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Power Functions Lesson 9.1

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Power Function Definition Where k and p are constants Power functions are seen when dealing with areas and volumes Power functions also show up in gravitation (falling bodies)

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Direct Proportions The variable y is directly proportional to x when: y = k * x (k is some constant value) Alternatively As x gets larger, y must also get larger keeps the resulting k the same This is a power function

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Direct Proportions Example: The harder you hit the baseball The farther it travels Distance hit is directly proportional to the force of the hit

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Direct Proportion Suppose the constant of proportionality is 4 Then y = 4 * x What does the graph of this function look like?

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Inverse Proportion The variable y is inversely proportional to x when Alternatively y = k * x -1 As x gets larger, y must get smaller to keep the resulting k the same Again, this is a power function

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Inverse Proportion Example: If you bake cookies at a higher temperature, they take less time Time is inversely proportional to temperature

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Inverse Proportion Consider what the graph looks like Let the constant or proportionality k = 4 Then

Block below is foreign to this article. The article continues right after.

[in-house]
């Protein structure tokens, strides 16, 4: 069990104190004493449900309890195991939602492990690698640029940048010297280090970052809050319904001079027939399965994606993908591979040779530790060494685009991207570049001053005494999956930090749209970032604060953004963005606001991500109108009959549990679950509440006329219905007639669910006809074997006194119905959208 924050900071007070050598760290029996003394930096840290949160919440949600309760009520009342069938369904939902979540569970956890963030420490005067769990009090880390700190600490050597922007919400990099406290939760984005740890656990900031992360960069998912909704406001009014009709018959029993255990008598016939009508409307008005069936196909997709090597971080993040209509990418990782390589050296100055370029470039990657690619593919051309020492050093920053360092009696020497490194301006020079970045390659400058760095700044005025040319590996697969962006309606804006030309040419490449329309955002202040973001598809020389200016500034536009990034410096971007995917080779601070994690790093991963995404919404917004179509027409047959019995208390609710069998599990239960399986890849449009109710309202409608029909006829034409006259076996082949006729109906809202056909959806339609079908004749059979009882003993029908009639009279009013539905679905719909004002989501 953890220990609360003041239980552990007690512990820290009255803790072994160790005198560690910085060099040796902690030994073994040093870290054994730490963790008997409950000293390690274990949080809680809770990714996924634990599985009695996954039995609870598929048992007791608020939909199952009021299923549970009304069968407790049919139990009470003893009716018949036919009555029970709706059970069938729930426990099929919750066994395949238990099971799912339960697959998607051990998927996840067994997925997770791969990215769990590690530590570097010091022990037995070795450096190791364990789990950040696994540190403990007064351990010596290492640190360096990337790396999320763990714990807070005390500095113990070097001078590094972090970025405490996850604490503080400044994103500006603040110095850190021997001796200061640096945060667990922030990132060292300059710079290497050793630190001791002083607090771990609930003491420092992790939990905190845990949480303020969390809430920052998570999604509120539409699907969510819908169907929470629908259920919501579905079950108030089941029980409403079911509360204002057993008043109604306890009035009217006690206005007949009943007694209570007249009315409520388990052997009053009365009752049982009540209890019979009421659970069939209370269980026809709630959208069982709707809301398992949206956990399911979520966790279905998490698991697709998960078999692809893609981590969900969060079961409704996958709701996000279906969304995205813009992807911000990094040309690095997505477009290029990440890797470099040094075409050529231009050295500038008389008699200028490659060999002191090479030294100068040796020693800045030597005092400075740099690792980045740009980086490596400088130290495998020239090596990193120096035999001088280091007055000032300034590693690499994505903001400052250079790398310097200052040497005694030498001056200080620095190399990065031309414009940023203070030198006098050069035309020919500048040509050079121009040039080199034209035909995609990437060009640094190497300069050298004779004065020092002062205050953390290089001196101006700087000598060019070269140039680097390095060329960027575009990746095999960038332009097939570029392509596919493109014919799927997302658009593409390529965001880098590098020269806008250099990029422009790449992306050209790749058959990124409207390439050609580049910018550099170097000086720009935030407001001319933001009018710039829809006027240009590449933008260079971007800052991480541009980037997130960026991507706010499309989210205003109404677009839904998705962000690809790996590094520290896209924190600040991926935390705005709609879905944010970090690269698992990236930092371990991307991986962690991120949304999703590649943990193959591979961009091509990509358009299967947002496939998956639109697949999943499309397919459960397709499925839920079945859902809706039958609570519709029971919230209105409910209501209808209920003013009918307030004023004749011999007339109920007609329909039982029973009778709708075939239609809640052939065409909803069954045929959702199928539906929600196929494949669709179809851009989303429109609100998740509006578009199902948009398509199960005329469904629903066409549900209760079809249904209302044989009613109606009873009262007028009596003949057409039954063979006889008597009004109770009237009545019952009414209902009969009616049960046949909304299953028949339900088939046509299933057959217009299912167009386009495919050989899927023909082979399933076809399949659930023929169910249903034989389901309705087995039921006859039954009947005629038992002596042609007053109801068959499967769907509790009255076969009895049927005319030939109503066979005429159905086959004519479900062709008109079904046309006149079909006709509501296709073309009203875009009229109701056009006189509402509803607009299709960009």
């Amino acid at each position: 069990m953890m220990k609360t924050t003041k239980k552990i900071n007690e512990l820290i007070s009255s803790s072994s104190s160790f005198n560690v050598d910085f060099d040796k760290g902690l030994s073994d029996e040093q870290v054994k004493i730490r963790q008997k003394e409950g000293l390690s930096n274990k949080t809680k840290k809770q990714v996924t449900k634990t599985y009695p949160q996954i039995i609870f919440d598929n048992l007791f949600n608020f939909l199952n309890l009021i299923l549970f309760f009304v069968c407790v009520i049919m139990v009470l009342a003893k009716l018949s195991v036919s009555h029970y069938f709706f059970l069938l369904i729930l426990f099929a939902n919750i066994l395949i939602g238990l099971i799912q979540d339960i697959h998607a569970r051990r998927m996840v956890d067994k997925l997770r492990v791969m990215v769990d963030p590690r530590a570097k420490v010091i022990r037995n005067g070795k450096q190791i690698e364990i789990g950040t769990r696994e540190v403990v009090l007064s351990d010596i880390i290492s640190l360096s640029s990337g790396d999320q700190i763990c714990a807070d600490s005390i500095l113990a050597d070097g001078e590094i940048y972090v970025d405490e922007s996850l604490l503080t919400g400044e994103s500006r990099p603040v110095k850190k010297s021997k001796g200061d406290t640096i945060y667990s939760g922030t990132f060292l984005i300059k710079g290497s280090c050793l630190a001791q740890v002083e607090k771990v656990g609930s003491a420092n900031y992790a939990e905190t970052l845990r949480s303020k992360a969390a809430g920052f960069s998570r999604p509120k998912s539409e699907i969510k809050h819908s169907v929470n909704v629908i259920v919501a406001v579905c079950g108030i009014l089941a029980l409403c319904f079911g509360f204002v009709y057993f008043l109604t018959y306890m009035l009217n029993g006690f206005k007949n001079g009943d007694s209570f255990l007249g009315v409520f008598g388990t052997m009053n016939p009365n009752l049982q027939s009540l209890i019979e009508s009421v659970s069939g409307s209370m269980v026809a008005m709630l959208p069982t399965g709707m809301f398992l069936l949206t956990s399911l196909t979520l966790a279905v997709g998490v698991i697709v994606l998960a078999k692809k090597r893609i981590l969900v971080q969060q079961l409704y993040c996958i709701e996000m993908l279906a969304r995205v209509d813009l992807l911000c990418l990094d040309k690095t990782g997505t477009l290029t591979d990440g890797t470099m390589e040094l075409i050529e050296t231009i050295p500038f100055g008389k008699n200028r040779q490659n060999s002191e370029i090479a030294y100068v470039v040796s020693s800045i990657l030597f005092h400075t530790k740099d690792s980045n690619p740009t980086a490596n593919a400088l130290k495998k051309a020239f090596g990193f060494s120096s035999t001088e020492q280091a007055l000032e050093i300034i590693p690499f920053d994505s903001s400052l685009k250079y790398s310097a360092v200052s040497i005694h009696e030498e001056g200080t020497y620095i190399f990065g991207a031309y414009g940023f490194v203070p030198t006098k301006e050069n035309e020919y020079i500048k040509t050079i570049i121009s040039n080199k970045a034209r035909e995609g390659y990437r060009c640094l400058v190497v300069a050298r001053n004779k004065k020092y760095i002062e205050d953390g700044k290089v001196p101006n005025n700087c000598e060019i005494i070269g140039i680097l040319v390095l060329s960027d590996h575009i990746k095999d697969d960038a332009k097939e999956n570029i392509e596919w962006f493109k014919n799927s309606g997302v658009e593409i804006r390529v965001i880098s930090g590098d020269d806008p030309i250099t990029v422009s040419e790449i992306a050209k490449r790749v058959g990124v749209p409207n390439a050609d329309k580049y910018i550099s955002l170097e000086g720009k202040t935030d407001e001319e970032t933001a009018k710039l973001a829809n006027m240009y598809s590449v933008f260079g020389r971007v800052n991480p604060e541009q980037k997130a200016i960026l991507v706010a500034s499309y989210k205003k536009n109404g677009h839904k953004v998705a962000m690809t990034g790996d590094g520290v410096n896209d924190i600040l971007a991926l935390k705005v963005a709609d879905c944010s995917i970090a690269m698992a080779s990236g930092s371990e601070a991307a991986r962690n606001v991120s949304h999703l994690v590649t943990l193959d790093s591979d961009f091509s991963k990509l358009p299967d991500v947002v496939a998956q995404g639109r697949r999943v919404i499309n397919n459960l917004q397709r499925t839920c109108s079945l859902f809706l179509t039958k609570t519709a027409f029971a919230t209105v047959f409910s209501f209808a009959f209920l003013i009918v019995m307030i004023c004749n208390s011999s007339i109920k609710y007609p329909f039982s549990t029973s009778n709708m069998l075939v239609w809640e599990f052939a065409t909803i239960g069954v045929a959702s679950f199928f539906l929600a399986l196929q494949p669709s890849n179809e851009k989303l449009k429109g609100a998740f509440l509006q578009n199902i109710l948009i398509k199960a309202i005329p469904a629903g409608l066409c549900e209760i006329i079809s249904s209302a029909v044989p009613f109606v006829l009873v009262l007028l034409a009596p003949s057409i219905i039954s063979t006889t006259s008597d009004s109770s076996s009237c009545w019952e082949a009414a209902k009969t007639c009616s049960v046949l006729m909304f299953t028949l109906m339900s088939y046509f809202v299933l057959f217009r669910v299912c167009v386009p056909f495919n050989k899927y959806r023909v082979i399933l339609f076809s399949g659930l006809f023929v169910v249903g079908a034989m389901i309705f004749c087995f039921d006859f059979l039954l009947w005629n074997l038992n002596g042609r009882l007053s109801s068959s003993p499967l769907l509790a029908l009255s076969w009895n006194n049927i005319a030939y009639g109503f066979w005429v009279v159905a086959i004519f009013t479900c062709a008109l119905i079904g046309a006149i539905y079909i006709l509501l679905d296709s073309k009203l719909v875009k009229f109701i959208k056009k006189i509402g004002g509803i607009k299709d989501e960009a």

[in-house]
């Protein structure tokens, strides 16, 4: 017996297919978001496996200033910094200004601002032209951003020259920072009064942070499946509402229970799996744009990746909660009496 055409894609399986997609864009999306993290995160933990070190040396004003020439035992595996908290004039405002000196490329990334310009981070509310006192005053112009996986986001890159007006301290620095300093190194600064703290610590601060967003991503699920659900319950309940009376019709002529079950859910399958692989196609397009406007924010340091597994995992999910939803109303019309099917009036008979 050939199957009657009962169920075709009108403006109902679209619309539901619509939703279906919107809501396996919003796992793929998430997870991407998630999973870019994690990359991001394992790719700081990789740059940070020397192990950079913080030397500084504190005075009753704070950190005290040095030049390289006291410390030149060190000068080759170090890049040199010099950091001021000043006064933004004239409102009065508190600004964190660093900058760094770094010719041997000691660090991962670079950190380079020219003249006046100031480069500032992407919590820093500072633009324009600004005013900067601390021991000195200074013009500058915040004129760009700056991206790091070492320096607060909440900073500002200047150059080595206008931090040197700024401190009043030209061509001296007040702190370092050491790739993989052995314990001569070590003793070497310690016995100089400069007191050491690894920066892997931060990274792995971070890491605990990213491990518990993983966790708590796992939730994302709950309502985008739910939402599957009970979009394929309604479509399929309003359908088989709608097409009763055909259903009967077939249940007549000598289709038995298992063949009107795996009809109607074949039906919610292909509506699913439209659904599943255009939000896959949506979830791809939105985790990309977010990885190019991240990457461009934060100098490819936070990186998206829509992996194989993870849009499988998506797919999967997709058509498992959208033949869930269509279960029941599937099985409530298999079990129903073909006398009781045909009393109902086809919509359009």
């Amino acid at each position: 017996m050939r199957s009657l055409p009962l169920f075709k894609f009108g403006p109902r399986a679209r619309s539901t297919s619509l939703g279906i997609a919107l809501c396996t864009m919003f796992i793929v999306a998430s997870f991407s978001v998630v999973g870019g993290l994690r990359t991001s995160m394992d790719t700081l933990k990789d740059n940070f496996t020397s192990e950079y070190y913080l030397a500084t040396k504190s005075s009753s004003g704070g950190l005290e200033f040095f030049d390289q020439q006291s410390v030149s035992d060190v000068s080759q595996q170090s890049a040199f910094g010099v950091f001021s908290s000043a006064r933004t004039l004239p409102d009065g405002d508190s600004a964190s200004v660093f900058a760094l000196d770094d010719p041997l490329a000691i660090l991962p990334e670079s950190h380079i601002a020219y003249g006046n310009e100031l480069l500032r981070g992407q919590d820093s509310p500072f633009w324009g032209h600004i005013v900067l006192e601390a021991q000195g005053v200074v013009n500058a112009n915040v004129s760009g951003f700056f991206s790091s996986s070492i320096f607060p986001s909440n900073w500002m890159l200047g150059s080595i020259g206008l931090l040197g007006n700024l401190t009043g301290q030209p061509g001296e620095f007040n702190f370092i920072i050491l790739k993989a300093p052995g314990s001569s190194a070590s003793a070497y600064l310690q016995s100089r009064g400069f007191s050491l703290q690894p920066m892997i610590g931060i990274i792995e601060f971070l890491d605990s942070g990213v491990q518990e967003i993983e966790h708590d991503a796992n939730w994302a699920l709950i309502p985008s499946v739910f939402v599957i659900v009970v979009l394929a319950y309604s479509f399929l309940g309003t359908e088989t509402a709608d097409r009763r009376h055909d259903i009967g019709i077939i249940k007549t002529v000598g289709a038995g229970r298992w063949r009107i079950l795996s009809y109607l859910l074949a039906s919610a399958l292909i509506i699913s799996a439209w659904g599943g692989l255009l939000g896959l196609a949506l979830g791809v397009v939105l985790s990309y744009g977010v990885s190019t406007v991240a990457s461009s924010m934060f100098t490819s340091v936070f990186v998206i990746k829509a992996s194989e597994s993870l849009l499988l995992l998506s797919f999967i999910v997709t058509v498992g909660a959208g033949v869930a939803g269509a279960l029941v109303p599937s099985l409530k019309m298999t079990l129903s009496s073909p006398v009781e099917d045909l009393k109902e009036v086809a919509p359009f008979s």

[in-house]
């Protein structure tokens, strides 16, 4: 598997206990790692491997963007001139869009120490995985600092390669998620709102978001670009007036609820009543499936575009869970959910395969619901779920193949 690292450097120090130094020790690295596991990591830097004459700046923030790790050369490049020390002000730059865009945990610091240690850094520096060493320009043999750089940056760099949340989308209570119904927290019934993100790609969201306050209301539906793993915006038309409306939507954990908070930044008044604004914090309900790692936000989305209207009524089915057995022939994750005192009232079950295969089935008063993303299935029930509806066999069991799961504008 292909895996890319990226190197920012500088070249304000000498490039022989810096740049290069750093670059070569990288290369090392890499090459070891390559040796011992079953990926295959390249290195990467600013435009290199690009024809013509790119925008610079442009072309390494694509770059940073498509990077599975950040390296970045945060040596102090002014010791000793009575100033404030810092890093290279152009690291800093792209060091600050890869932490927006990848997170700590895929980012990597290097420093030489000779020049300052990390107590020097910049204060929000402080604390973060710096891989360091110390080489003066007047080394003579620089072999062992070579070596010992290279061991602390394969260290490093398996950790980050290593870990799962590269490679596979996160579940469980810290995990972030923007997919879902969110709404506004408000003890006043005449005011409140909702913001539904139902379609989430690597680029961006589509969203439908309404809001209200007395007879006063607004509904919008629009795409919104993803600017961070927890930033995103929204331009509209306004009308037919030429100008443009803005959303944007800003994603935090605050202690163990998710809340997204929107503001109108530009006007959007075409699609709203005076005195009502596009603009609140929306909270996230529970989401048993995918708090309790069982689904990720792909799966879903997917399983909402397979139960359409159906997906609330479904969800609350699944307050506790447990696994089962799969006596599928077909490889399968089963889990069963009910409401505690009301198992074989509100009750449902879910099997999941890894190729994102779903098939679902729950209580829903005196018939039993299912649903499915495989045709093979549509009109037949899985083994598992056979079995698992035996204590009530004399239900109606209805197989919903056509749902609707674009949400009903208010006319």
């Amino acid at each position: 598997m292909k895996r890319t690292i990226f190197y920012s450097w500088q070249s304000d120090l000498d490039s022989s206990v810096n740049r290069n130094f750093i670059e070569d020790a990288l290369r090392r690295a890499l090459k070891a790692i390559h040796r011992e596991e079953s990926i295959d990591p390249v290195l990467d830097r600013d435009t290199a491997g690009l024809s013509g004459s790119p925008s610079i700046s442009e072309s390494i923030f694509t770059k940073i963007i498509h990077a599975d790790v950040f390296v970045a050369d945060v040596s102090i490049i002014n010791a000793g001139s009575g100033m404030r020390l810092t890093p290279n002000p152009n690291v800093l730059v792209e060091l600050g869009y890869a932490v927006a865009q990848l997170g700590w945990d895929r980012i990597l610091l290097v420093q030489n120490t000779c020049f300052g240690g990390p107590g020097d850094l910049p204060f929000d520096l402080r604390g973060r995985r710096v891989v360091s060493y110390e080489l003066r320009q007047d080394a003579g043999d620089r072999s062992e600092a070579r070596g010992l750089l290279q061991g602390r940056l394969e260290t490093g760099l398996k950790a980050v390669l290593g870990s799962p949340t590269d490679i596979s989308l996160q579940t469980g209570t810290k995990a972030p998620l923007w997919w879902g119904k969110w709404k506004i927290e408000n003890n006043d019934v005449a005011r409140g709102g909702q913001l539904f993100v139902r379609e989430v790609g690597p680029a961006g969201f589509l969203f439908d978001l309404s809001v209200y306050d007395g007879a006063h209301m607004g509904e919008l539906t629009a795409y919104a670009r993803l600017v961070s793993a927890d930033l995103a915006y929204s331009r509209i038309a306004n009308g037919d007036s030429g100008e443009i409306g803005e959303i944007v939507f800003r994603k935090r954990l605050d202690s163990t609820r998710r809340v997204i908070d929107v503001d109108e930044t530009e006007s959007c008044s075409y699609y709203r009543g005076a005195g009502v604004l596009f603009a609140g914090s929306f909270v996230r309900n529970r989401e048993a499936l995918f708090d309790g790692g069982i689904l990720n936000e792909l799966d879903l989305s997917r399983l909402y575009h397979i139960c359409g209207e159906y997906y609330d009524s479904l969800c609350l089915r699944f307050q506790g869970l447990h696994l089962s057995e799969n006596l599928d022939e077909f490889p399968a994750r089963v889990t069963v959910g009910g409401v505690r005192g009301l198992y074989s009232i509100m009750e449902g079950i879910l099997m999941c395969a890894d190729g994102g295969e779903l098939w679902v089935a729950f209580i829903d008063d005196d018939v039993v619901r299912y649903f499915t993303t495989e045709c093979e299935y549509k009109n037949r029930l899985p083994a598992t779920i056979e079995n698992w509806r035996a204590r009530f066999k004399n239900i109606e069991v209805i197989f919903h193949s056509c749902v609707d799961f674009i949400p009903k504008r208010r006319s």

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Power Function Looking at the definition Recall from the chapter on shifting and stretching, what effect the k will have? Vertical stretch or compression for k < 1

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Special Power Functions Parabolay = x 2 Cubic functiony = x 3 Hyperbolay = x -1

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Special Power Functions y = x -2

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Special Power Functions Most power functions are similar to one of these six x p with even powers of p are similar to x 2 x p with negative odd powers of p are similar to x -1 x p with negative even powers of p are similar to x -2 Which of the functions have symmetry? What kind of symmetry?

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Variations for Different Powers of p For large x, large powers of x dominate x5x5 x4x4 x3x3 x2x2 x

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Variations for Different Powers of p For 0 < x < 1, small powers of x dominate x5x5 x4x4 x3x3 x2x2 x

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Variations for Different Powers of p Note asymptotic behavior of y = x -3 is more extreme y = x -3 approaches x-axis more rapidly y = x -3 climbs faster near the y-axis

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Think About It… Given y = x –p for p a positive integer What is the domain/range of the function? Does it make a difference if p is odd or even? What symmetries are exhibited? What happens when x approaches 0 What happens for large positive/negative values of x?

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Formulas for Power Functions Say that we are told that f(1) = 7 and f(3)=56 We can find f(x) when linear y = mx + b We can find f(x) when it is y = a(b) t Now we consider finding f(x) = k x p Write two equations we know Determine k Solve for p

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Finding Values Find the values of m, t, and k (8,t)

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Assignment Lesson 9.1 Page 393 Exercises 1 – 41 EOO

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